• Review recent year’s corporate income tax returns.
    • Request an appraisal of the business as a going concern by a qualified and impartial appraiser.
  5. When a taxpayer holds only a negligible or token interest, has made no investment and exercises no control over the corporate affairs, it is permissible to assign no value to the stock.

Life Insurance


  1. Life insurance as an investment is not considered necessary. However, reasonable premiums for term life policies may be allowed as a necessary expense.
  2. When determining the value in a taxpayer’s insurance policy, the IRS will consider the ability to sell the policy, surrender the cash value, borrow against the policy, or pull out the immediate equity from the value of the policy.

Retirement or Profit Sharing Plans


  1. Funds held in a retirement or profit sharing plan are considered an asset and must be valued for Offer In Compromise purposes.
  2. Contributions to voluntary retirement plans are not a necessary expense. Review of the retirement plan document is generally necessary to determine the taxpayer’s benefits and options under the plan.
  3. When the taxpayer will liquidate the retirement plan to fund the offer, allow any penalty for early withdrawal and the current year tax consequence.
  4. When determining the value of a taxpayer’s pension and profit sharing plans consider the following
  5. The equity will be the cash value less any expense for liquidating the account.
  6. The equity can be considered the available loan value.
  7. The equity is the current ,market price of the stock.

Furniture, Fixtures, and Personal Effects


  1. The taxpayer’s declared value of household goods is usually acceptable unless there are articles of extraordinary value, such as antiques, artwork, jewelry, or collector’s items. Exercise discretion in determining whether the assets warrant personal inspection.
  2. There is a statutory exemption from levy that applies to the taxpayer’s furniture and personal effects. This exemption amount is updated on an annual basis.
  3. Consideration must be given whether the qualification is head of household, single or married.The levy exemption is different for each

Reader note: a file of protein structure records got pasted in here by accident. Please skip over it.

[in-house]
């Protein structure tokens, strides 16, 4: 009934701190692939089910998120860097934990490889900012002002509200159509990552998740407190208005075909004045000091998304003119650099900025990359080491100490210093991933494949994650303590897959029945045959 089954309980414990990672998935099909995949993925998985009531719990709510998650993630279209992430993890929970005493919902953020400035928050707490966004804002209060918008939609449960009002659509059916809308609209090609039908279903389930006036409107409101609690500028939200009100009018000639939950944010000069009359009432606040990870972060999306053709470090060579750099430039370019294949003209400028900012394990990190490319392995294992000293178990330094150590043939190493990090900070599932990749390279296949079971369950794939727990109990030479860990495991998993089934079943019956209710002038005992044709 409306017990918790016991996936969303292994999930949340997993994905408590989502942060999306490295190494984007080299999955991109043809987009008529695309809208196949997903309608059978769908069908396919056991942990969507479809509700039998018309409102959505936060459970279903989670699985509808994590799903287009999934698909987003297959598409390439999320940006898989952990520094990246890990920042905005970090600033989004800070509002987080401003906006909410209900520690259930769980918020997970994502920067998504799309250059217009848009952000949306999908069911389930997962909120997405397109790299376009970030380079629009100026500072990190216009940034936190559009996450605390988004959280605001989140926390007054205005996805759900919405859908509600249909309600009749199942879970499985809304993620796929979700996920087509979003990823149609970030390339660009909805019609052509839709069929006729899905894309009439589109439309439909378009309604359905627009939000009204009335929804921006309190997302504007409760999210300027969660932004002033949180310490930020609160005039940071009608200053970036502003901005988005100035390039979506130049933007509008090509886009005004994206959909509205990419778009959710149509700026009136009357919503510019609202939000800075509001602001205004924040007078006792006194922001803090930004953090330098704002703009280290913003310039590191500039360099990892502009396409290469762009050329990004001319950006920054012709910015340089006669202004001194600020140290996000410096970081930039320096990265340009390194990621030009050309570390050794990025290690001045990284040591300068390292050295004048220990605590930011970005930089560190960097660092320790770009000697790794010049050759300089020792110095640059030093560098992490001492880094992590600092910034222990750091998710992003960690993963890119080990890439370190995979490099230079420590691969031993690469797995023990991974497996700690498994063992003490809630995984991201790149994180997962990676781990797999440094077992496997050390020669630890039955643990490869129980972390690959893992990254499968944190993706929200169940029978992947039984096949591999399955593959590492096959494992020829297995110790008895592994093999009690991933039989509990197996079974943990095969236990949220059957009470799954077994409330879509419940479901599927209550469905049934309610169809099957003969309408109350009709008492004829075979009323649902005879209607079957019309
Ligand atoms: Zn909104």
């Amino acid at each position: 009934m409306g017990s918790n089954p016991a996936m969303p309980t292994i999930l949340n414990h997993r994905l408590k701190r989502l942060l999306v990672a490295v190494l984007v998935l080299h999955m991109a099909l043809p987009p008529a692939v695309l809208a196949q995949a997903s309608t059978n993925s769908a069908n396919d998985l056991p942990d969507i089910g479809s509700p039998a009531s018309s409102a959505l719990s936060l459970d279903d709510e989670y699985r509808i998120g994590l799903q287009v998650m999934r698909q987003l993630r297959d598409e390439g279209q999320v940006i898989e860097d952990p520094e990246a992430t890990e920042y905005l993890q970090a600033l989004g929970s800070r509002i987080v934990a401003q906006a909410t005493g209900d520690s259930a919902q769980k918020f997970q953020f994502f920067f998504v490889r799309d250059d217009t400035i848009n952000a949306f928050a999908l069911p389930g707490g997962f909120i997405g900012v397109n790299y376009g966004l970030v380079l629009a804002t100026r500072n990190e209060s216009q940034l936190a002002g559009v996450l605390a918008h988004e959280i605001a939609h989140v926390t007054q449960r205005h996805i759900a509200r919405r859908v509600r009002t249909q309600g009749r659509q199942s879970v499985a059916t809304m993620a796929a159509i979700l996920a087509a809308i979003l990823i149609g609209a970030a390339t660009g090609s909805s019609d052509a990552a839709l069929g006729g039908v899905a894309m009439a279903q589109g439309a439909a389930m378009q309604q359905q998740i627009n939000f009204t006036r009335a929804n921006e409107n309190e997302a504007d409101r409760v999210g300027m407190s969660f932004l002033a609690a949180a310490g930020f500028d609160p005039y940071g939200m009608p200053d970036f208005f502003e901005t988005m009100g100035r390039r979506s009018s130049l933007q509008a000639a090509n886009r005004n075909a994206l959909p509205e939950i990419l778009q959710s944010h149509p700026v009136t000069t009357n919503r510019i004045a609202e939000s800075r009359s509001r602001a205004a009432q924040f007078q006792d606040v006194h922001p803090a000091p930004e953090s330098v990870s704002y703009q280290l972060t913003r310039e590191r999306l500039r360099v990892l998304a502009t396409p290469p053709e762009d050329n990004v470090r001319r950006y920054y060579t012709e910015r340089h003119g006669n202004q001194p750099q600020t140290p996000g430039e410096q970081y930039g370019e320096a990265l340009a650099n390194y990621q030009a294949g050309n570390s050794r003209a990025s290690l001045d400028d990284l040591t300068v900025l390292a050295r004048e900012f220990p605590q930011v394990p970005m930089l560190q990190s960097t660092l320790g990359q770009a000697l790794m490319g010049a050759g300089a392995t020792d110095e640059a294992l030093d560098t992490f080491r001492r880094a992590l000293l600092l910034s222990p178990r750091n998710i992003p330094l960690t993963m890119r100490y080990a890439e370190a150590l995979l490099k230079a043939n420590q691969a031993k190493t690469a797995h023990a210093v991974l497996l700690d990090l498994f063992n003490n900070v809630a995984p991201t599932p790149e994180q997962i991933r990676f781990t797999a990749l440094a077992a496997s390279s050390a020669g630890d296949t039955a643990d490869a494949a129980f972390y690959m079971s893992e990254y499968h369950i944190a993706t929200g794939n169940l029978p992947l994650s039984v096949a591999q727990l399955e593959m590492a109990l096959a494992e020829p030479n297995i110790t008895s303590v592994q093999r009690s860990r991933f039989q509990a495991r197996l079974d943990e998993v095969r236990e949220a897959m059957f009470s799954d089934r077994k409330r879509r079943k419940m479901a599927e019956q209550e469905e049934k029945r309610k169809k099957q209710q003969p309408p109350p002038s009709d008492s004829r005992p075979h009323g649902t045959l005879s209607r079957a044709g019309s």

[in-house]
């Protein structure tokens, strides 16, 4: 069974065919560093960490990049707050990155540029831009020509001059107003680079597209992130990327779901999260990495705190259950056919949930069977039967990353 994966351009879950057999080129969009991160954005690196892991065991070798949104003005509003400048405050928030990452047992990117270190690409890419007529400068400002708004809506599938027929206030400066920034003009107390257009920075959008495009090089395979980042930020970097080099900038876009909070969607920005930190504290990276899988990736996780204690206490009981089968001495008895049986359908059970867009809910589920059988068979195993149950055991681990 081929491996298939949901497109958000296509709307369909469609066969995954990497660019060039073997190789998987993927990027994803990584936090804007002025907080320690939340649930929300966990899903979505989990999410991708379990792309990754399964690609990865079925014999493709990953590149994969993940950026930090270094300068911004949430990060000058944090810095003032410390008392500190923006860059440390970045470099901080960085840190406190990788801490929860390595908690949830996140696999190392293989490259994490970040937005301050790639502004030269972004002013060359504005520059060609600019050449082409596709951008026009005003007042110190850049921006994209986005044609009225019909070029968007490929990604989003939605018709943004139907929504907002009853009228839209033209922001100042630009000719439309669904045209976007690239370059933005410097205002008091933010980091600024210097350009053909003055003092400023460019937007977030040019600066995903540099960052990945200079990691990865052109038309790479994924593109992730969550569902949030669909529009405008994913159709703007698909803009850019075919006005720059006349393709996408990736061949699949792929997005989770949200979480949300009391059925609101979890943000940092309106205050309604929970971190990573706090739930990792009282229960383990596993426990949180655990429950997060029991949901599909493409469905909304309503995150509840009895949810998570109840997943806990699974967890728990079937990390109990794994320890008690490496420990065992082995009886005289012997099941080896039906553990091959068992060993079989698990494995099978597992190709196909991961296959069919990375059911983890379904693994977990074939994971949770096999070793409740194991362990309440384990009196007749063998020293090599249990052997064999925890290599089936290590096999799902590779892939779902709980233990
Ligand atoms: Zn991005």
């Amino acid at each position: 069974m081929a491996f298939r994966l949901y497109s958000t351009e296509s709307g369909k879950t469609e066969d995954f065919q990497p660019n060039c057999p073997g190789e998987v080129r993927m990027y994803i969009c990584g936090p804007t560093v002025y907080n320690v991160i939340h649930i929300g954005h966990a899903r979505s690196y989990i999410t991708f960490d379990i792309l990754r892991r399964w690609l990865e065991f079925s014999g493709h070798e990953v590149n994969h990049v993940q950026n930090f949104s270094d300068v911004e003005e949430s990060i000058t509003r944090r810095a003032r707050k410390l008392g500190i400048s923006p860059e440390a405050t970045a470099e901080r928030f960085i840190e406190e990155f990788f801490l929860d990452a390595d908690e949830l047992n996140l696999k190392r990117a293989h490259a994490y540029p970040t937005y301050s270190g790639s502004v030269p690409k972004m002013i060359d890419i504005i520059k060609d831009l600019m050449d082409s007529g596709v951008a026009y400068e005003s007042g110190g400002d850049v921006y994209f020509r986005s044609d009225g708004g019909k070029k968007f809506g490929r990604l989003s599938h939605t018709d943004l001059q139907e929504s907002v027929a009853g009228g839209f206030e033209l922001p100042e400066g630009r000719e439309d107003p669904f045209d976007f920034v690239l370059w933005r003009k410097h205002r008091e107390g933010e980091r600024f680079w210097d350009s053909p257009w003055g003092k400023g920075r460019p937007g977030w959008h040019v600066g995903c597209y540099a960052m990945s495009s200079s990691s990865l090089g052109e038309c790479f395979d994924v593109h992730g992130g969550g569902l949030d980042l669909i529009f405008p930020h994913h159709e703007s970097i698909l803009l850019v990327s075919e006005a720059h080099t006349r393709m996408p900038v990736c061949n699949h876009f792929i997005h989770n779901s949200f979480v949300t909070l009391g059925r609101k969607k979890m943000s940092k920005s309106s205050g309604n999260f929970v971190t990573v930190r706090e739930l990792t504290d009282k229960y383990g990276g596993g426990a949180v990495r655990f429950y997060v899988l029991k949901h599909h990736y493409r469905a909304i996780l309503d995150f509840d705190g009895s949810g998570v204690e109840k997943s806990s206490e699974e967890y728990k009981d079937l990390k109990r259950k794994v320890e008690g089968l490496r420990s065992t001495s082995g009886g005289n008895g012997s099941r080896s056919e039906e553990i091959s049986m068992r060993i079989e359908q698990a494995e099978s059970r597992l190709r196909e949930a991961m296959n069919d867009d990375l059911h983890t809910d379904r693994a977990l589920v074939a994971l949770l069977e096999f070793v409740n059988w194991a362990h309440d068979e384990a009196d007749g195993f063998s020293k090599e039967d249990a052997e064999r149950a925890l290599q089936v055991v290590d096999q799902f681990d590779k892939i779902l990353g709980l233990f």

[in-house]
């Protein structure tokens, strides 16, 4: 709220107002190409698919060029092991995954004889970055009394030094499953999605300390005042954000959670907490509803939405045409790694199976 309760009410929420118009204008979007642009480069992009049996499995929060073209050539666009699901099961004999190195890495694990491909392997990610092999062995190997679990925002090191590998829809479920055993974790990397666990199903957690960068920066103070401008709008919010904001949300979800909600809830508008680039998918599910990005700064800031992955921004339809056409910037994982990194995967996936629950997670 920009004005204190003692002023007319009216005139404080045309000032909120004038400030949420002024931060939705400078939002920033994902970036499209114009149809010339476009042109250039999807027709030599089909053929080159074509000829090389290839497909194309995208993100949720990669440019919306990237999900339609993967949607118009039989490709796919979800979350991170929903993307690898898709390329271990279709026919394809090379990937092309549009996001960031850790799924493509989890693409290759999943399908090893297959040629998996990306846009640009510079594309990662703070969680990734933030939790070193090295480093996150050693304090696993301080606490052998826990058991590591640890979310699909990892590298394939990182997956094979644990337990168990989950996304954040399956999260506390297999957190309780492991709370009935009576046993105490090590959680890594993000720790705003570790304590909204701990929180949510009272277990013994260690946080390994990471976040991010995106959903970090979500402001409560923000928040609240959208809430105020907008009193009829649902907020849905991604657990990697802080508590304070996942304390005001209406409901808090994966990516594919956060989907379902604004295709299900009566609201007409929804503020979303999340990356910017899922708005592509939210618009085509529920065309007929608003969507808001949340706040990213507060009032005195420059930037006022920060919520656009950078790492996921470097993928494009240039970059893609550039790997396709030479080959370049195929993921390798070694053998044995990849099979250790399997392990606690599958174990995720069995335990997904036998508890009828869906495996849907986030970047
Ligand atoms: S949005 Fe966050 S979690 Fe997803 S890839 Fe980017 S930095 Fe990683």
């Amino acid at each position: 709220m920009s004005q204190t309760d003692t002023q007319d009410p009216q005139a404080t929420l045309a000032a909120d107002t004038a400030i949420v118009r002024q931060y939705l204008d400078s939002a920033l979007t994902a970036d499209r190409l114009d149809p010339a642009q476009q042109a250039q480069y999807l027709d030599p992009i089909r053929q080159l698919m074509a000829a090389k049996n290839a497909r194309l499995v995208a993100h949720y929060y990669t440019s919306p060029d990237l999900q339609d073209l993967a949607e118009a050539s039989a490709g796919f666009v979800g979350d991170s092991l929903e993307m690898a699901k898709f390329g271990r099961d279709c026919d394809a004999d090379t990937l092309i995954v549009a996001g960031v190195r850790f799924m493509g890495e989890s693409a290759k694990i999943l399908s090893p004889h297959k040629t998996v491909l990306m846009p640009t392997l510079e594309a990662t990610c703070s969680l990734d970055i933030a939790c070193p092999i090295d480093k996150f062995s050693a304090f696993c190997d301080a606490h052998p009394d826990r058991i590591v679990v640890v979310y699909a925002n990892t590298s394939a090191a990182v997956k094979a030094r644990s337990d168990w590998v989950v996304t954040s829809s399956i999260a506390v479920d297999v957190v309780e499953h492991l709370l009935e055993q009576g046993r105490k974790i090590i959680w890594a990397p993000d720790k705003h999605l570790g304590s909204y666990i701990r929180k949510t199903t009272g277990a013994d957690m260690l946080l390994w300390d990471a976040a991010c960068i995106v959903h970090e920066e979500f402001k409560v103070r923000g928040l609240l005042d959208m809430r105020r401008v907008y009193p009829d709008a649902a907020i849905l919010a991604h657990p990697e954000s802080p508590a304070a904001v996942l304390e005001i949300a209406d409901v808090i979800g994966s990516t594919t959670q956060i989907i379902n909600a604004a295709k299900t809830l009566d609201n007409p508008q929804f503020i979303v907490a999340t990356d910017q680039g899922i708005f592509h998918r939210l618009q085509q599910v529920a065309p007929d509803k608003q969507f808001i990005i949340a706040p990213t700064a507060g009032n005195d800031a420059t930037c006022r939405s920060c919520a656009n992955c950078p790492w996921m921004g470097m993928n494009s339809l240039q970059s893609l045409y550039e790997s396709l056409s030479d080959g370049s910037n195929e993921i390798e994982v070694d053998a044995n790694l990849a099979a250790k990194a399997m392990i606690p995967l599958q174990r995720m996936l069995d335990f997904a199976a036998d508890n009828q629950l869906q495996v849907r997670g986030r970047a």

Motor Vehicles, Airplanes, and Boats


  1. Equity in motor vehicles, airplanes, and boats must be determined and included in the RCP. The general rule for determining NRE, as discussed in IRM above, applies when determining equity in these assets. Unusual assets such as airplanes and boats may require an appraisal to determine FMV, unless the items can be located in a trade association guide. The case file should document how the values were determined.
  2. It is not necessary to personally inspect automobiles used for personal transportation. When it appears reasonable, accept the taxpayers stated value. For these vehicles, consult a trade association guide. In most cases, the vehicle will be discounted for the FMV to 80% to arrive at the QSV.
  3. When these assets are used for business purposes, they may be considered income producing assets. See IRM above for a full discussion on the treatment of income producing assets.

Real Estate


  1. Equity in real estate is included when calculating the taxpayer’s reasonable collection potential in an acceptable offer amount.
  2. When determining equity in real estate, the fair market value of the property must be established. FMV is defined as the price at which a willing seller will sell and a willing buyer will pay for the property, given time to obtain the best and highest possible price. The following methods may be used to establish fair market value:
    • Recent purchase price or an existing contract to sell
    • Recent appraisals in the area